The Los Angeles Board of Education voted on Thursday to require all students 12 and older in the district to get fully vaccinated by the end of the fall semester in order to attend classes on campus.
The decision affects hundreds of thousands of students enrolled in the Los Angeles Unified School District, the second largest in the country, which operates approximately 1,200 schools throughout the L.A. area.
The requirement could invite legal challenges from vaccine opponents—though that hasn’t stopped the school district from implementing strict COVID-19 safety measures in the past.
Voting was unanimous, with the exception of Board Member Scott M. Schmerelson, who recused himself from the vote “due to a conflict of interest with Pfizer,” but said that he stood with his colleagues “in supporting science and reasonable public health policies.”
According to a copy of the proposal, students will have a deadline of Jan. 10—a day before classes resume for the spring semester—to upload proof of vaccination, which would then need to be approved to allow them campus access. Some students involved in extracurricular activities would need to be fully vaccinated even before the January deadline.
The vaccine mandate makes the Los Angeles Unified School District, which has 600,000 students, the first major school system in the U.S. to adopt the safety measure in an effort to protect children and staff against the coronavirus and curb the spread of the Delta variant, which growing evidence shows has caused more children in recent months to be hospitalized.
“The percentage of children hospitalized after testing positive for COVID-19 has been disproportionately rising, indicating that children are at a greater risk from contracting the Delta variant due to high transmission rates with possibility of long-term symptoms from COVID-19,” the proposal said.
At the Thursday board meeting, members heard from parents on both sides of the issue as well as the district’s medical director, Dr. Smita Malhotra, who gave a full-throated endorsement for the vaccine.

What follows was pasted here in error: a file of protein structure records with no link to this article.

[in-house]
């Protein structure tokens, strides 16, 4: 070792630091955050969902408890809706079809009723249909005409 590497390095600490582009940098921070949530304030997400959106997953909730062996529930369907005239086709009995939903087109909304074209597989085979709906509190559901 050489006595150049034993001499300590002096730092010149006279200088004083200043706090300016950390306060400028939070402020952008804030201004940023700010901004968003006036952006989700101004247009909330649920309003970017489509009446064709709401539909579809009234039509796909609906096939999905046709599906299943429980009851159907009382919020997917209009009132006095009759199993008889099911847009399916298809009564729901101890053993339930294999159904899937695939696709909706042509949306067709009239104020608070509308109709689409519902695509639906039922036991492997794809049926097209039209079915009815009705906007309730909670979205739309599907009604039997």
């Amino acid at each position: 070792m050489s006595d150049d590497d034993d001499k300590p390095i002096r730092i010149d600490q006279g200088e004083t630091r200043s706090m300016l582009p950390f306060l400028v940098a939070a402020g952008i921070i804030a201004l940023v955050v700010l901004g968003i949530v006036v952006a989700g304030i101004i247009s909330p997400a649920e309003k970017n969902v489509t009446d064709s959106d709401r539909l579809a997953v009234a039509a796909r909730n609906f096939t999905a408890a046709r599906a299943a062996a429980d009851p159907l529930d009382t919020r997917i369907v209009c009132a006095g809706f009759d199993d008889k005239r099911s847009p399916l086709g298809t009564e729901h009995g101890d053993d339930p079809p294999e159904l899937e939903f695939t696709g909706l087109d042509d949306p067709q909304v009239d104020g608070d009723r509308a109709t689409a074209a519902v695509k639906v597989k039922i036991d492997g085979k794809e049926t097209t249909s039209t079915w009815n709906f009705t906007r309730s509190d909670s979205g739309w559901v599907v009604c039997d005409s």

“We can see that we have this opportunity to make a real difference in case rates for unvaccinated 12- to 17-year-olds,” she said.
The school district has already required weekly COVID-19 testing for all students and employees, and masking indoors and outdoors, based on the Centers for Disease Control and Prevention’s updated recommendations for K-12 schools. The vaccine requirement for eligible students comes after interim superintendent Megan Reilly announced last month that school district employees would also be required to be fully vaccinated by Oct. 15.
“Child cases have increased exponentially,” Reilly said Thursday. “The science is clear—vaccinations are an essential part of the multilayered protection against COVID-19.”
Board member Monica Garcia also spoke out in favor of mandating vaccinations, saying, “The vaccine will allow us to avoid a winter like last one.” She added later, “This is a tough decision on multiple fronts. It is easy for someone to wait to tell us what to do. L.A. Unified is leading because we must. Our communities cannot wait.”
Another member, Tanya Ortiz Franklin, expressed support for the vaccination, saying that she was looking forward to educators’ return to being “instructional leaders and not COVID managers.”
Thursday’s decision sets in motion a requirement that some students, particularly those involved in in-person extracurricular activities, who are 12 or older, get their first jab by Oct. 3 and a second dose no later than Oct. 31. All eligible students under the decision will have to get a first vaccine dose by Nov. 21 and receive a second jab no later than Dec. 19.
The resolution left room for “qualified and approved exemptions,” although it was not clear from the proposal who would be a candidate for exemption.
Under the resolution, kids under 12 will also be required to receive a first vaccine dose within a month of their 12th birthday and their second dose shortly thereafter.
Board members also took the opportunity to directly address families mistrustful of the government or medical professionals. “This action is not about violating anybody’s rights,” Garcia said. “This action is about doing our job, to be able to bring children to school and have them be safe.”
Board president Kelly Gomez invoked her own role as a mother in making her argument for the vaccine requirement. She acknowledged parenting through a pandemic has been challenging and scary, but that “kids are getting sick from the virus. You might think it can’t happen to your family, until it does.” She echoed her fellow board members’ words, saying the decision is “about what’s best for the community as a whole.”
The vaccine requirement comes after President Biden signed an executive order Thursday requiring all federal employees to get vaccinated against the coronavirus. That order did not allow exemptions for federal workers opting for regular testing for COVID-19.
“Our goal is to keep kids and teachers as safe as possible and in the classroom,” board vice president Nick Melvoin said in a statement. “A medical and scientific consensus has emerged that the best way to protect everyone in our schools and communities is for all those who are eligible to get vaccinated. This policy is the best way to make that happen.”